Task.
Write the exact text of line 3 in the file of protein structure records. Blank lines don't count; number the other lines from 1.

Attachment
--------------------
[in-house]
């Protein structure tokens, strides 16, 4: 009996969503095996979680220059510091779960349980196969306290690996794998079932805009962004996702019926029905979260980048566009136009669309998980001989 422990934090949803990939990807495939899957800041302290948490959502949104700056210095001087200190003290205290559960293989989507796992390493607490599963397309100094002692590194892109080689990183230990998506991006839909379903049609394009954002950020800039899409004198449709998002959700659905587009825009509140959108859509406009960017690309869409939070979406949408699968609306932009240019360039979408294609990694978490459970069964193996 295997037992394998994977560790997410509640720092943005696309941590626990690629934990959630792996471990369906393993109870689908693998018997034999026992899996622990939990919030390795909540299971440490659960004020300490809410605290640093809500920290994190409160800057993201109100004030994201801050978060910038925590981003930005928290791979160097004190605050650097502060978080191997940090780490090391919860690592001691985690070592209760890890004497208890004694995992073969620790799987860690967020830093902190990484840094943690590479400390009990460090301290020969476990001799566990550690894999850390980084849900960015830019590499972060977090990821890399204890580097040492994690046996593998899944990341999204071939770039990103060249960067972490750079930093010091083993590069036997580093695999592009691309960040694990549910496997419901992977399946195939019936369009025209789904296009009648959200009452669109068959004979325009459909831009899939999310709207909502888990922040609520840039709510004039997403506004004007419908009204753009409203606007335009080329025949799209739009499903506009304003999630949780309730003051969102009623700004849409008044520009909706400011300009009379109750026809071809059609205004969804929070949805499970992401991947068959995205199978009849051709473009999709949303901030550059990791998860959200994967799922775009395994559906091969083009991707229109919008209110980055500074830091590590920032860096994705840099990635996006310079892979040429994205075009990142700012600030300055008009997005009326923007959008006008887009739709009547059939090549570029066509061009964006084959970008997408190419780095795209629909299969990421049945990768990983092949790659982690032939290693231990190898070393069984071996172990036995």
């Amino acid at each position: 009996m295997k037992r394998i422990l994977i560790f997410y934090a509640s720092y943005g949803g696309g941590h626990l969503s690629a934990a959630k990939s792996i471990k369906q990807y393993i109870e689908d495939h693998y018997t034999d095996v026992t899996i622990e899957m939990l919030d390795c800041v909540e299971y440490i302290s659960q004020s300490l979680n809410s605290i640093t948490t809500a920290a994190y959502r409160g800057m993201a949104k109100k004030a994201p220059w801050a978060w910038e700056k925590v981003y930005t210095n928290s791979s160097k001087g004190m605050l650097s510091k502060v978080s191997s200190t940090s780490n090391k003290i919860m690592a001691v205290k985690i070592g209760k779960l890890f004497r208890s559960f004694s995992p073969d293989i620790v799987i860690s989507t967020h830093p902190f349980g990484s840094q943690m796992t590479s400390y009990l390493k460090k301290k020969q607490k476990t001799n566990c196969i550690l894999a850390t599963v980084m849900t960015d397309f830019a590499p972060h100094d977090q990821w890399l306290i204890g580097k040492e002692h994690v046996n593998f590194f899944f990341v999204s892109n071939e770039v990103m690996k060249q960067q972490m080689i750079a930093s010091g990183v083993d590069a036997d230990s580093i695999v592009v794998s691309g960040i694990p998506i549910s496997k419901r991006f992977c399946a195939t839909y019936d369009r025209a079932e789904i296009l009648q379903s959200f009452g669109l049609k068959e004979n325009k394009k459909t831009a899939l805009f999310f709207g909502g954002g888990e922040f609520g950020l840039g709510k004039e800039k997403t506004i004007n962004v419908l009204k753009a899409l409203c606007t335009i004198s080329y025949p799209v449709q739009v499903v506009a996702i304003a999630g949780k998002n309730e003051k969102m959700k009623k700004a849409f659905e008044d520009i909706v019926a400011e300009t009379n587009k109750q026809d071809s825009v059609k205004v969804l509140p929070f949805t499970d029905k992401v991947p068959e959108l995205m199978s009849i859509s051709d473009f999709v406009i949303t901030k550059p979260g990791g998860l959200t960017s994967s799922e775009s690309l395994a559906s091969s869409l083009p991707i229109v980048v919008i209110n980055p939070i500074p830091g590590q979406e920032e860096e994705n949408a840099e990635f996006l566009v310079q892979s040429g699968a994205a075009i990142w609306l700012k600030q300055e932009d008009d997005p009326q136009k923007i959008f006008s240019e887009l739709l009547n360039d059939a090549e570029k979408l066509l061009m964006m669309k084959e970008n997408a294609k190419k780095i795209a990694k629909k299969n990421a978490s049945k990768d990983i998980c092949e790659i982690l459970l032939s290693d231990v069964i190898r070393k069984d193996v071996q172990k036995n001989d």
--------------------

């Amino acid at each position: 009996m295997k037992r394998i422990l994977i560790f997410y934090a509640s720092y943005g949803g696309g941590h626990l969503s690629a934990a959630k990939s792996i471990k369906q990807y393993i109870e689908d495939h693998y018997t034999d095996v026992t899996i622990e899957m939990l919030d390795c800041v909540e299971y440490i302290s659960q004020s300490l979680n809410s605290i640093t948490t809500a920290a994190y959502r409160g800057m993201a949104k109100k004030a994201p220059w801050a978060w910038e700056k925590v981003y930005t210095n928290s791979s160097k001087g004190m605050l650097s510091k502060v978080s191997s200190t940090s780490n090391k003290i919860m690592a001691v205290k985690i070592g209760k779960l890890f004497r208890s559960f004694s995992p073969d293989i620790v799987i860690s989507t967020h830093p902190f349980g990484s840094q943690m796992t590479s400390y009990l390493k460090k301290k020969q607490k476990t001799n566990c196969i550690l894999a850390t599963v980084m849900t960015d397309f830019a590499p972060h100094d977090q990821w890399l306290i204890g580097k040492e002692h994690v046996n593998f590194f899944f990341v999204s892109n071939e770039v990103m690996k060249q960067q972490m080689i750079a930093s010091g990183v083993d590069a036997d230990s580093i695999v592009v794998s691309g960040i694990p998506i549910s496997k419901r991006f992977c399946a195939t839909y019936d369009r025209a079932e789904i296009l009648q379903s959200f009452g669109l049609k068959e004979n325009k394009k459909t831009a899939l805009f999310f709207g909502g954002g888990e922040f609520g950020l840039g709510k004039e800039k997403t506004i004007n962004v419908l009204k753009a899409l409203c606007t335009i004198s080329y025949p799209v449709q739009v499903v506009a996702i304003a999630g949780k998002n309730e003051k969102m959700k009623k700004a849409f659905e008044d520009i909706v019926a400011e300009t009379n587009k109750q026809d071809s825009v059609k205004v969804l509140p929070f949805t499970d029905k992401v991947p068959e959108l995205m199978s009849i859509s051709d473009f999709v406009i949303t901030k550059p979260g990791g998860l959200t960017s994967s799922e775009s690309l395994a559906s091969s869409l083009p991707i229109v980048v919008i209110n980055p939070i500074p830091g590590q979406e920032e860096e994705n949408a840099e990635f996006l566009v310079q892979s040429g699968a994205a075009i990142w609306l700012k600030q300055e932009d008009d997005p009326q136009k923007i959008f006008s240019e887009l739709l009547n360039d059939a090549e570029k979408l066509l061009m964006m669309k084959e970008n997408a294609k190419k780095i795209a990694k629909k299969n990421a978490s049945k990768d990983i998980c092949e790659i982690l459970l032939s290693d231990v069964i190898r070393k069984d193996v071996q172990k036995n001989d």